Voters in Karabakh went to the polls on Sunday to elect their fifth parliament since the unrecognized Armenian republic broke free from Azerbaijan’s control in the early 1990s. More than 70 percent of some 95,000 eligible voters turned out to vote in the elections, according to Karabakh’s central election commission.
More than 50 international observers and 30 international media had turned to the Karabakh authorities for monitoring or covering the elections in which four political parties with a total of 82 candidates on their slates were vying for 17 seats in parliament. The other seats in the 33-seat body were contested by 44 candidates in single-mandate constituencies. The legislature in Karabakh is elected for a five-year term.
The preliminary results published by the Karabakh Central Election Commission (CEC) on Monday showed Karabakh Prime Minister Ara Harutiunian’s Free Fatherland party as leading the vote with some 46 percent. Parliament speaker Ashot Ghulian’s Democratic Party of Artsakh and the Armenian Revolutionary Federation (Dashnaktsutyun) have garnered about 29 and 20 percent of the vote, respectively. The Communist Party has failed to clear the six-percent hurdle, which is required under Karabakh's election laws to enter the legislature. The results of the vote in single-mandate constituencies are expected to be published later.
Meanwhile, Azerbaijan has condemned the elections in Karabakh, which it considers to be its territory. Azerbaijan’s Central Election Commission described the vote as a “new election farce”.
Karabakh, populated mainly by ethnic Armenians, broke away from Azerbaijan following a three-year war that left some 30,000 dead. A Russia-brokered ceasefire stopped the bloodshed in 1994. The current negotiations between Armenia and Azerbaijan conducted with the mediation of the United States, France and Russia as part of the Organization for Security and Cooperation in Europe’s Minsk Group have not yet brought about a peace agreement.
European Union foreign policy chief Catherine Ashton late last week called the planned elections in Karabakh illegal and said the event “should not prejudice the peaceful settlement of the Nagorno-Karabakh conflict.”
Russia, meanwhile, was less categorical in its assessments of the impact of elections in Karabakh on the settlement prospects. “In Moscow we do not think that the course of the Karabakh peace process could depend on the holding of elections in Karabakh,” Andrei Nesterenko, a Russian Foreign Ministry official representative, said on Monday.
“Russia supports Azerbaijan’s territorial integrity as well as other fundamental principles of international law,” he added. “As is known, we do not recognize Nagorno-Karabakh as an independent state. We believe the future status of Karabakh must be determined without the use of force and within the framework of the Minsk Group, as a result of political negotiations involving all parties.”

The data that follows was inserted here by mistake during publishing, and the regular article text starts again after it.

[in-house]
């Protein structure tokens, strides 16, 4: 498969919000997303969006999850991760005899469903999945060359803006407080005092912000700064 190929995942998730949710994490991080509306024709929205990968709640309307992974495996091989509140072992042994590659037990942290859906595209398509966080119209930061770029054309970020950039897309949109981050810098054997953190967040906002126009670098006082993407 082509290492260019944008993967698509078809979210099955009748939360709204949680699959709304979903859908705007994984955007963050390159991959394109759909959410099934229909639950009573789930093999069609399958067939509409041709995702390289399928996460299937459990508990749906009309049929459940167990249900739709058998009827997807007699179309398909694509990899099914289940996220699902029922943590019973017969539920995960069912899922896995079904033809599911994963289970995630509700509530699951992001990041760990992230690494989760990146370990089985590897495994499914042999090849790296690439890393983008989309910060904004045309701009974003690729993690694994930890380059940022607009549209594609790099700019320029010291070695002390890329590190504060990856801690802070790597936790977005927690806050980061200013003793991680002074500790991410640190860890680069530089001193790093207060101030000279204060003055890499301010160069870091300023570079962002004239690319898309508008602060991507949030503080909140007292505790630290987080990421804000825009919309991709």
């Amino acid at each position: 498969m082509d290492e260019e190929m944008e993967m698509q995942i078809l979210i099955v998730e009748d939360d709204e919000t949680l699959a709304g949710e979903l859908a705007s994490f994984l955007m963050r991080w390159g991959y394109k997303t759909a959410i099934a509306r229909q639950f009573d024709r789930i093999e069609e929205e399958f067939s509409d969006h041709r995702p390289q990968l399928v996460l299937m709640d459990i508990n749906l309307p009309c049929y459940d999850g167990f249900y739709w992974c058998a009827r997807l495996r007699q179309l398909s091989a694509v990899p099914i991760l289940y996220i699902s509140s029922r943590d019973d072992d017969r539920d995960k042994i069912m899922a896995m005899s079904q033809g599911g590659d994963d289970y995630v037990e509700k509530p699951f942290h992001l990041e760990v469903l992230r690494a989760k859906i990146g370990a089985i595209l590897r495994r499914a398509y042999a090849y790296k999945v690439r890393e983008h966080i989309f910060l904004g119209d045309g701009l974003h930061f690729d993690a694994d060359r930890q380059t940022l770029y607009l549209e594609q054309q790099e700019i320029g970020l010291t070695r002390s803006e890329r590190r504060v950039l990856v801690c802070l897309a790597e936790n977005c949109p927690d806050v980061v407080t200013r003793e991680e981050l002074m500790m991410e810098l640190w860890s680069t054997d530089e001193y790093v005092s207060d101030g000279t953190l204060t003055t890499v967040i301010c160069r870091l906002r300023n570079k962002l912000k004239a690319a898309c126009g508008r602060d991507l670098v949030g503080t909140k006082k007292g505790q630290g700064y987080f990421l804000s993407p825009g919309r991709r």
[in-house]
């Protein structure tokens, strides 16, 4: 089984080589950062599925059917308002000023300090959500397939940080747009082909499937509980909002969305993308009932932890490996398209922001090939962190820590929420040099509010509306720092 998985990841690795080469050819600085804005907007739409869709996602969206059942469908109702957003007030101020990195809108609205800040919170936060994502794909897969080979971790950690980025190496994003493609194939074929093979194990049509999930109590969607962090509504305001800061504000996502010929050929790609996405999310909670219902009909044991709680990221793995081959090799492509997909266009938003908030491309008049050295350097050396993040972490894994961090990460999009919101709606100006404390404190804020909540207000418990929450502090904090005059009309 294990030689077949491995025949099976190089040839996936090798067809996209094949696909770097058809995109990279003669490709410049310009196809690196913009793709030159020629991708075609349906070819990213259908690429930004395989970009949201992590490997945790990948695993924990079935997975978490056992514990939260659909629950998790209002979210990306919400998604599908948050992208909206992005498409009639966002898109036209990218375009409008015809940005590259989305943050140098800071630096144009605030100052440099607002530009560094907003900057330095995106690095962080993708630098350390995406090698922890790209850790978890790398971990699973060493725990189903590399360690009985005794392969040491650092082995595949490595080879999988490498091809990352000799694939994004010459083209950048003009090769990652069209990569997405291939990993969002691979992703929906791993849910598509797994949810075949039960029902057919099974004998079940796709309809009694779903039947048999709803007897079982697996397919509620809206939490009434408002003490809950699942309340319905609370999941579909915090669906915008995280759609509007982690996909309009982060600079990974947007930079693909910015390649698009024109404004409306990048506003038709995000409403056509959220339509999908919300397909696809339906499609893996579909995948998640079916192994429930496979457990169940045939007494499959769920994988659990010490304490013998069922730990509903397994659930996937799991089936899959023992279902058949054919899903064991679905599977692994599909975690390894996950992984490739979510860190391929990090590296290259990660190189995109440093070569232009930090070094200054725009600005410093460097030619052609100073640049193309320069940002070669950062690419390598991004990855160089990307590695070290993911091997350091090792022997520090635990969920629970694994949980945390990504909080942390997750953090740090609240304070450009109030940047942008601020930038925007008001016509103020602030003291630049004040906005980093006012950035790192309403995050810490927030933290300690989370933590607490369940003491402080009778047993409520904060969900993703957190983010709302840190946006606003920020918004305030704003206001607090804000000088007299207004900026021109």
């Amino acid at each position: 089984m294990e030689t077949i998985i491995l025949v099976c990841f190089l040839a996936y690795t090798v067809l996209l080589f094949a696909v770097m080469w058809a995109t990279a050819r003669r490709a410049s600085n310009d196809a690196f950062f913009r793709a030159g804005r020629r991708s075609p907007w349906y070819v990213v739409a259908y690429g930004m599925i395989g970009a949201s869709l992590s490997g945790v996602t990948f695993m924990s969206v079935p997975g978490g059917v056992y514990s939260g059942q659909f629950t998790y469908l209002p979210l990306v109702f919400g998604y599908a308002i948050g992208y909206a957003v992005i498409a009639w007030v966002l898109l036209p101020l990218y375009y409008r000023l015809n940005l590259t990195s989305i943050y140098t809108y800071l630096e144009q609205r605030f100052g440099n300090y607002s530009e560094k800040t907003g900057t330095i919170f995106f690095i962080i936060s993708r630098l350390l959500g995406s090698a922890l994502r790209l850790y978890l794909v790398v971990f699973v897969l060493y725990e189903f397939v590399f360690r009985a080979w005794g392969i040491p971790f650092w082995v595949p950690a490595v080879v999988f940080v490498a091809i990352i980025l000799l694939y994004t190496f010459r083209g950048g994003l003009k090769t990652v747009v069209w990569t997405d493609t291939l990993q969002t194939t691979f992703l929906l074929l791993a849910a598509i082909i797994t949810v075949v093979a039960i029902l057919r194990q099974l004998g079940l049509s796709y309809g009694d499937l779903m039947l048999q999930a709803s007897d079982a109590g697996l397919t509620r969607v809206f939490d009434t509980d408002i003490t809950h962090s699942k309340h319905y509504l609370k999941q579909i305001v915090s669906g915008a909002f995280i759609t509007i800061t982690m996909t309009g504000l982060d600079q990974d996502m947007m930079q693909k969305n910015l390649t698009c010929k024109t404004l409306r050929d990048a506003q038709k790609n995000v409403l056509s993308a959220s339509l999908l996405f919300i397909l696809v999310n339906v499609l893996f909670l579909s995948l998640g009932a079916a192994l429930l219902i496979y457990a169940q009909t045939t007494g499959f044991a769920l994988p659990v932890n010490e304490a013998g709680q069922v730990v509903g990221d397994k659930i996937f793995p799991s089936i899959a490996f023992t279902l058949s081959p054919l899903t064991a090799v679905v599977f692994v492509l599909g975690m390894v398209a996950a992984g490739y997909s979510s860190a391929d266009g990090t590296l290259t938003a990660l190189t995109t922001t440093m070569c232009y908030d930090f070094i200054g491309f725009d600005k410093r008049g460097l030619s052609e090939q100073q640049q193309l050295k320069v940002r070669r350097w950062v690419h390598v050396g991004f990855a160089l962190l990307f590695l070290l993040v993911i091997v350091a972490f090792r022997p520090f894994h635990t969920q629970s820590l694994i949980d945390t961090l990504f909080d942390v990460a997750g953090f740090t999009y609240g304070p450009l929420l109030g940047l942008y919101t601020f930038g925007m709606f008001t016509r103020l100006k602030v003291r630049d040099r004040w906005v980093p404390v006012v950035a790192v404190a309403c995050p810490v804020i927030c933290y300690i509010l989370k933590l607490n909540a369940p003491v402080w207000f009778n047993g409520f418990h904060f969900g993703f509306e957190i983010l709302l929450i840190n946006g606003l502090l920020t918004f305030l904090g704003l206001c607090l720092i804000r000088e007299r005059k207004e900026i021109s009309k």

Still, officials in Karabakh said the polls demonstrated the unrecognized republic’s commitment to democracy.
“It is a pleasure to live in a country that supports democratic values. And democracy is a value for us, along with independence and sovereignty,” said Karabakh leader Bako Sahakian after casting his vote on Sunday.
“Together with our people the [newly elected] National Assembly should be working towards achieving great successes in Karabakh’s recognition,” he added.
Armenia has also hailed the election in Karabakh as a step showing its government’s and people’s commitment to strengthening democracy and rule of law.
In comments provided to Armenia’s state-run Armenpress news agency Foreign Minister Edward Nalbandian described recognition of the right of Nagorno-Karabakh’s people to decide their fate as “central” to the proposals of the international mediators on the basis of which the current negotiations are conducted.
“In the matter of settling the Karabakh problem the international community should be primarily interested in dealing with authorities elected by the people of Karabakh,” stressed Nalbandian, adding that with the latest elections “the citizens of the Nagorno-Karabakh Republic once again have proved their resolve to express their will to live freely and independently.”
The Co-Chairs of the OSCE Minsk Group, meanwhile, issued a joint statement on Monday in which they “took note that so-called parliamentary elections took place in Nagorno-Karabakh on May 23, 2010.”
“Although the Co-Chairs understand the need for the de facto authorities in NK to try to organize democratically the public life of their population with such a procedure, they underscore again that Nagorno-Karabakh is not recognized as an independent and sovereign state by any of their three countries, nor by any other country, including Armenia. The Co-Chairs consider that this procedure should not preempt the determination of the final legal status of Nagorno-Karabakh in the broader framework of the peaceful settlement of the Nagorno-Karabakh conflict,” the U.S., French and Russian co-heads of the group said.